Guide to Getting Through Final Exams

Spring showers, thunderstorms, sunshine and 70 degree weather can only mean one thing in Syracuse- it’s almost time for summer. The last few months have flown by and this is my last week of classes before finals.

Creative commons photo by Flickr user leeroy09481
Creative commons photo by Flickr user leeroy09481

Uggg, finals.  Can you sense my excitement? Three months away from the classroom is just around the corner, but today, I doubt you could find a single student on campus who isn’t feeling the pressure of finals week.

There are a few tips to keep your head above water when the month of May starts to roll around, but it might take some extreme willpower to stay on track. I know it does for me.

Make a schedule

After my first year at Syracuse I realized that I needed to rework how I go about studying for finals week.  Writing a paper in one night and then leaving yourself only an hour or two to study for an exam just doesn’t work.  Trust me, I’ve tried.

Creative commons photo by Flickr user Chapendra
Creative commons photo by Flickr user Chapendra

Handwrite a schedule of what day and time all of your finals are.  Then add when you will study for each exam and write each paper.  Hang this up somewhere where you will see it every day.  It will serve as a great reminder and keep you on task.

You can even try using post it notes, one note for each day.  I like doing this and then sticking them to the door of my closet.  Then when that day passes I can take the note down and feel accomplished.

Remember to start early! We all give in to procrastination, but if there is one time a year you need to be on your game, this is it.

Think of creative study aids

When I have an exam with a lot of factual information to memorize, I record myself reading my notes.  I then make this into an mp3 and put it on my iPod so I can listen to it while I walk to class and ride the bus.  It’s a great time saver and I find that if I keep listening over and over, I start to remember the material without much effort.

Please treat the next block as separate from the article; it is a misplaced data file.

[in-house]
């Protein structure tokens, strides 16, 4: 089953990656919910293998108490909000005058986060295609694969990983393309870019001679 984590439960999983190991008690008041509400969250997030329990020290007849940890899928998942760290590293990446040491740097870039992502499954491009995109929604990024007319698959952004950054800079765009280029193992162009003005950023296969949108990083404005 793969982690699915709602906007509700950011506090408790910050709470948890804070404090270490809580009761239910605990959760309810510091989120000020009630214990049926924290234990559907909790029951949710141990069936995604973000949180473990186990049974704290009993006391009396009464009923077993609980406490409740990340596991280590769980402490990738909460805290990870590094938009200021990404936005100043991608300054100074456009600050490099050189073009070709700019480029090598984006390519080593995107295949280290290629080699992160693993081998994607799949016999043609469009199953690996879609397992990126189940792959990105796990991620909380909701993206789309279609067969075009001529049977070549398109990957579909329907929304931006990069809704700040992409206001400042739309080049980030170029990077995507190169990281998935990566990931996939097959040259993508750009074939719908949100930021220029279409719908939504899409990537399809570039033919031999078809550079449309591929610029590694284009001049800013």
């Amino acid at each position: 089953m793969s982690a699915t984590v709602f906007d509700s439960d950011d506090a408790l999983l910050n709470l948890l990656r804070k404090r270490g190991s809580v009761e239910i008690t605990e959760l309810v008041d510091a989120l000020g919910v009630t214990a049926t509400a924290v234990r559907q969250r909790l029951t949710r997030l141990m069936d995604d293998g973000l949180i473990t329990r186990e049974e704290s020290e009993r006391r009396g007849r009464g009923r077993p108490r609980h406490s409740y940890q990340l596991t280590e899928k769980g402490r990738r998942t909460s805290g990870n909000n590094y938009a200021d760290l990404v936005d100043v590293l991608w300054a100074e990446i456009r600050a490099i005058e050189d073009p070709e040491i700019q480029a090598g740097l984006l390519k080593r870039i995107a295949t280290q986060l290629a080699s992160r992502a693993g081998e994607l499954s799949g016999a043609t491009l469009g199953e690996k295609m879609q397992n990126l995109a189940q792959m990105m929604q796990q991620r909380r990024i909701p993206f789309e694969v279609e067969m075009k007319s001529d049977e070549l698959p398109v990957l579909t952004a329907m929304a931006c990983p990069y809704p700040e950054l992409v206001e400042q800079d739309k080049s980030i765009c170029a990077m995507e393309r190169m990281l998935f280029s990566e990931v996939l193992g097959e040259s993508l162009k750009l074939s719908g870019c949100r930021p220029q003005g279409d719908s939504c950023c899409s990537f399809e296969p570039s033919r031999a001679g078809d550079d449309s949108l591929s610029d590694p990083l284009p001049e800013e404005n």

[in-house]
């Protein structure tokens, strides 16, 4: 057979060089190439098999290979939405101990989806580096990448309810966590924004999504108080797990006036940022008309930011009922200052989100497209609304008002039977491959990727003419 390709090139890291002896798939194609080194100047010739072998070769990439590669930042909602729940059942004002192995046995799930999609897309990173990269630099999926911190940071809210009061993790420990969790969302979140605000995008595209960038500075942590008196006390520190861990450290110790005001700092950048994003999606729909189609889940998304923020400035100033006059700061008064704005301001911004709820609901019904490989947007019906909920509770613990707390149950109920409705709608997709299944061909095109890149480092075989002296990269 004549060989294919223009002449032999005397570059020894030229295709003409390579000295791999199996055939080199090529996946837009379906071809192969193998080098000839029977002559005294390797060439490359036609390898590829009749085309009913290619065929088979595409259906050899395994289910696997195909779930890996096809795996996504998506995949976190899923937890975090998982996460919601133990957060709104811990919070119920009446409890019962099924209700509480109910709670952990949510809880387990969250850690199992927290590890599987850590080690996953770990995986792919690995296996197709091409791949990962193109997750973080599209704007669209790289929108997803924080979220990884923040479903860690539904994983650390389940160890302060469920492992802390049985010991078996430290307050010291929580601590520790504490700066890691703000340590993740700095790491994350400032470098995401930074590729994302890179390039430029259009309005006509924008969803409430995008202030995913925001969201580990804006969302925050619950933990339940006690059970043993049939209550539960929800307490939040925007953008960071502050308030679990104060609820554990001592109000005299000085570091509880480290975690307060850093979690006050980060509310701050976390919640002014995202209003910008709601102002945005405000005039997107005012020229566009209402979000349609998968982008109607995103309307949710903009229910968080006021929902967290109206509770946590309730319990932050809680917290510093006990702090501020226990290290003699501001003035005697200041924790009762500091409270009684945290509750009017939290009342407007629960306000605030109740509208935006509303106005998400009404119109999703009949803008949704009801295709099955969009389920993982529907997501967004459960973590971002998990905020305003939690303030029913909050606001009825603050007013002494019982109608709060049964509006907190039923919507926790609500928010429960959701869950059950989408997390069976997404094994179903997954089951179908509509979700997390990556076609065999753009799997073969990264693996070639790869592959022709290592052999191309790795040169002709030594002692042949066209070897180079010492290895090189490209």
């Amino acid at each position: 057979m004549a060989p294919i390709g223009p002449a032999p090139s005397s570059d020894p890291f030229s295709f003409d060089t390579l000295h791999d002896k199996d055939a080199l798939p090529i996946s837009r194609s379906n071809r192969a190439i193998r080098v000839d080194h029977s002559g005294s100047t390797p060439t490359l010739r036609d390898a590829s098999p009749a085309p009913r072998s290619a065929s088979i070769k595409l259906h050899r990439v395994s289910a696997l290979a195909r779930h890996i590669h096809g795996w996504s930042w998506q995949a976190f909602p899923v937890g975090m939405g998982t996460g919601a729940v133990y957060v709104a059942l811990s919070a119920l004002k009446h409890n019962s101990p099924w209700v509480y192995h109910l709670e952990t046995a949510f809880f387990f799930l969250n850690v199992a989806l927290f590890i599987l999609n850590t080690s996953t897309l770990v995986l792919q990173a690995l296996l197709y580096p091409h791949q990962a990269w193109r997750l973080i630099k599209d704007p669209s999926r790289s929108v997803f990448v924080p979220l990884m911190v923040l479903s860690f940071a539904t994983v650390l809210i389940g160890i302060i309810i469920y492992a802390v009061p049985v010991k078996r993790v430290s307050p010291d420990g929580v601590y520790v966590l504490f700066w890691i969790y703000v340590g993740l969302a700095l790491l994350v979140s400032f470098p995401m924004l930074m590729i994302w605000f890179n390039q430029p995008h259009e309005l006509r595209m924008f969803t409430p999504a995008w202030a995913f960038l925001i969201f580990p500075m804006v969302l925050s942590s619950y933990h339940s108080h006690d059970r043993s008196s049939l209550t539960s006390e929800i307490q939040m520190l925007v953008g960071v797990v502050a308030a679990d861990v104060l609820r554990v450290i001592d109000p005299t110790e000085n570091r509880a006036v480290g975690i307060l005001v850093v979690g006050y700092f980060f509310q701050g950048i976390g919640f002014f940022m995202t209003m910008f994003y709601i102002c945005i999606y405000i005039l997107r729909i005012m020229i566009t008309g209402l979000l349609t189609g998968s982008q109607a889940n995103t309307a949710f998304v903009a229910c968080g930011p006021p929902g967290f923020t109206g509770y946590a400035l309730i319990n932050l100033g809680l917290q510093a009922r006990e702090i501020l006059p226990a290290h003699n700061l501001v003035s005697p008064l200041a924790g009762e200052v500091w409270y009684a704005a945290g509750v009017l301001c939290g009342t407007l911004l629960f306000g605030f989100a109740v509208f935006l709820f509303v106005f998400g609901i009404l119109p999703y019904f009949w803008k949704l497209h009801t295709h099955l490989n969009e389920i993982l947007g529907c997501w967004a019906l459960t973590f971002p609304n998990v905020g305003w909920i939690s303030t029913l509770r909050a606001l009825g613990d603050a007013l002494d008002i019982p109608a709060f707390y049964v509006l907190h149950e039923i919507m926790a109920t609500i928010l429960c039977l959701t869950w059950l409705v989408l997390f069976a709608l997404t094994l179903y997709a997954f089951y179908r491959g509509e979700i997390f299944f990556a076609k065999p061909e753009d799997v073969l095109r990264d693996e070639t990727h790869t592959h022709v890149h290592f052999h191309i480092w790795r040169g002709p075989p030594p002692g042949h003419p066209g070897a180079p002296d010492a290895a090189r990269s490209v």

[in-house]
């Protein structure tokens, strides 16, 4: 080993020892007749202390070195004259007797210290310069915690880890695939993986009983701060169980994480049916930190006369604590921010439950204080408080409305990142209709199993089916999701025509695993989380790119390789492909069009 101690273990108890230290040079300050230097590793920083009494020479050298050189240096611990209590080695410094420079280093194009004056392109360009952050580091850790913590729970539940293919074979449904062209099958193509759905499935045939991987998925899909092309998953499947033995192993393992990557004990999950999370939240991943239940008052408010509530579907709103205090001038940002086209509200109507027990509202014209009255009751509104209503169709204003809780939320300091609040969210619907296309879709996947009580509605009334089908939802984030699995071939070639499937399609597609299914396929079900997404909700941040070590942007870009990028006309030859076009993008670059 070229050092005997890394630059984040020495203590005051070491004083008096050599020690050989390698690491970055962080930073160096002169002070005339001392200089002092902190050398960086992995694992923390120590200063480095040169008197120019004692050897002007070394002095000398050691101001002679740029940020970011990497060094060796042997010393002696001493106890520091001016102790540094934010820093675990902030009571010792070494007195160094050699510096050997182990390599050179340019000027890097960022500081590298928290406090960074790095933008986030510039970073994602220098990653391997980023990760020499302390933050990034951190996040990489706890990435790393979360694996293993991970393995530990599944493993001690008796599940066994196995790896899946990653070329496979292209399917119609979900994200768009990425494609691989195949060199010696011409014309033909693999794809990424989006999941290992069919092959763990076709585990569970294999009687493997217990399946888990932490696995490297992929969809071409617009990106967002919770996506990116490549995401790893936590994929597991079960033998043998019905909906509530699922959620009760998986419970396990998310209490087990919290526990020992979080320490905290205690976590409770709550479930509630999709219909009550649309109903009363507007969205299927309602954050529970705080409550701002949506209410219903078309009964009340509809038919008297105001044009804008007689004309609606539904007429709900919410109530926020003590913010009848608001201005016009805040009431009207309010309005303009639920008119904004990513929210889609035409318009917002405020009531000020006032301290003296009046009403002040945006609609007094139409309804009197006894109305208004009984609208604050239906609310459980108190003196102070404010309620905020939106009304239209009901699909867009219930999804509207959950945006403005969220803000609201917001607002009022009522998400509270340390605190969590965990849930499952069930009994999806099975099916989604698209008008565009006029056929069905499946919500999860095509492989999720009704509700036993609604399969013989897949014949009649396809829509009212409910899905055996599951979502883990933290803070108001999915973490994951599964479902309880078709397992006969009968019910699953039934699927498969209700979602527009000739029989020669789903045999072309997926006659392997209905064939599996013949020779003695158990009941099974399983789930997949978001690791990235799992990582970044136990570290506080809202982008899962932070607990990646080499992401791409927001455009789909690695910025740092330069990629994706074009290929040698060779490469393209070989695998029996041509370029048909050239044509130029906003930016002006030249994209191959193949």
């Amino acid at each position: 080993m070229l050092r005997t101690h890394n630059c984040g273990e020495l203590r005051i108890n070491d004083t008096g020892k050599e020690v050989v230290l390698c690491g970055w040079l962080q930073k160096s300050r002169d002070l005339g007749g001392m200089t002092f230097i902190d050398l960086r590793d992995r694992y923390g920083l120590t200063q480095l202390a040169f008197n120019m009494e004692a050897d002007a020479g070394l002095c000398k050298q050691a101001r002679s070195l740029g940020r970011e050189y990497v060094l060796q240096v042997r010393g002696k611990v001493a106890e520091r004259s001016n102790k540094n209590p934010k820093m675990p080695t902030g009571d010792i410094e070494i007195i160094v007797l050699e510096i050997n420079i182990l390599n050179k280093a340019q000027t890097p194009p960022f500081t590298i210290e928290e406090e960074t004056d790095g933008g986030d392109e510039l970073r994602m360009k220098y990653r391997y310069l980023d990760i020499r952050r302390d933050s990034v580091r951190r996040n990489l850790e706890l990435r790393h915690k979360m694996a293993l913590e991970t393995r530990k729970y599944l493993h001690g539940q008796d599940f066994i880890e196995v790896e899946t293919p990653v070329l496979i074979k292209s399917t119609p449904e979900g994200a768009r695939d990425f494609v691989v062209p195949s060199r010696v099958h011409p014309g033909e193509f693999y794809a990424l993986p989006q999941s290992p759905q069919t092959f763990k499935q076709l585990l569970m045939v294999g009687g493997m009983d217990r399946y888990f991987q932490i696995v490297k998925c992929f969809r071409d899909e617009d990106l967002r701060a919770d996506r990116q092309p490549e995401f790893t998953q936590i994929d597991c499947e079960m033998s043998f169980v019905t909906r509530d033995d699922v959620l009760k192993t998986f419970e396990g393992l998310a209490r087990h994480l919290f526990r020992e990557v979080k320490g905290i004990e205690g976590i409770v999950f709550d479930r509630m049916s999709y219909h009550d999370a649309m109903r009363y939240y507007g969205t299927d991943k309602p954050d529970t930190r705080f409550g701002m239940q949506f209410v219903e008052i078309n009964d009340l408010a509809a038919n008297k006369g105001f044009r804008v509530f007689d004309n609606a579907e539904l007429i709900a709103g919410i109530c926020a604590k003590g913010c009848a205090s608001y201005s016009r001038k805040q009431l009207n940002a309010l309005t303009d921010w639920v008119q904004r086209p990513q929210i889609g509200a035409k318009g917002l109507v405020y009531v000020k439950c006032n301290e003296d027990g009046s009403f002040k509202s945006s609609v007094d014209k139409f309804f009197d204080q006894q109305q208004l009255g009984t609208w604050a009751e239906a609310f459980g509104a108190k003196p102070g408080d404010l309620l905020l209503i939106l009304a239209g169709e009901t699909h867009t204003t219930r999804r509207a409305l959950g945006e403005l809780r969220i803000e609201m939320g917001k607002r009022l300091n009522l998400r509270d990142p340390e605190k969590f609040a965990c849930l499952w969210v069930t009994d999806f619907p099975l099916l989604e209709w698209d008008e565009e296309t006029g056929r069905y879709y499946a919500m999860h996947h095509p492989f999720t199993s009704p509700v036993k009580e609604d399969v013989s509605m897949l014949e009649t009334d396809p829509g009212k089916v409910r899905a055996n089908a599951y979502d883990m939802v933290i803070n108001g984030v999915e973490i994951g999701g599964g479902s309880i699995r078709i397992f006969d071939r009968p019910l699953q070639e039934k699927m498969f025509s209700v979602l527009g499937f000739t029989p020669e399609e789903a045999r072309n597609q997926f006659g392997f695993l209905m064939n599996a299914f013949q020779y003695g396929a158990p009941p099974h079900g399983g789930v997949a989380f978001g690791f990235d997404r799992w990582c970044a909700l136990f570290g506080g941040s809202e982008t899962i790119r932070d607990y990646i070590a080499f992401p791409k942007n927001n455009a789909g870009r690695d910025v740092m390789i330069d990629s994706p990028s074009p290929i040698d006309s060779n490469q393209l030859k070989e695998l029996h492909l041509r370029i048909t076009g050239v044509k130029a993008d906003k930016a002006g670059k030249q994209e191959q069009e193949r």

Study guides are a great way to help yourself learn.  I usually prefer just written documents that I can print out and carry around with me, but I’ve also tried making Powerpoint and Prezi presentations.  These might take a bit more work to actually create, but they’re a great way to utilize video, sound and text in your learning.

GRE flashcards (Creative commons photo by Flickr user Seroj Regmi)
Creative commons photo by Flickr user Seroj Regmi

And of course, there is the always-trusty flash card method.  I like to make matching games with words and definitions.  Learning is always easier when you make it fun.

Talk with professors

I know a lot of my peers don’t like to go meet with professors outside of class, but that’s what they’re there for.  I’ll admit, I don’t utilize office hours as much as I should, but I’ve learned that it’s great to get feedback on papers before you submit final drafts.

Talking with your professors to clarify concepts or just get some advice on how to study or make that thesis stronger will improve your grade.

Sleep and don’t overdo it on the caffeine

I fail at this step every time, but I will keep trying.

You’ll do your best work when you’re well rested and aren’t shaking from that fifth cup of coffee.  As a college student, I may be used to writing papers and studying for exams at three in the morning, but having to wake up and go take an exam on only four hours of sleep is painful at best.

Next week I will turn in four papers, take one exam, and do one presentation.  So far, I have started exactly one of these assignments.  Guess I’m not so great at taking my own advice.  However, my current caffeine-withdrawal headache is a clear indication that I have not yet given in to my coffee addiction.  Maybe I do have some will power after all, or maybe it’s just time for a trip to Starbucks.

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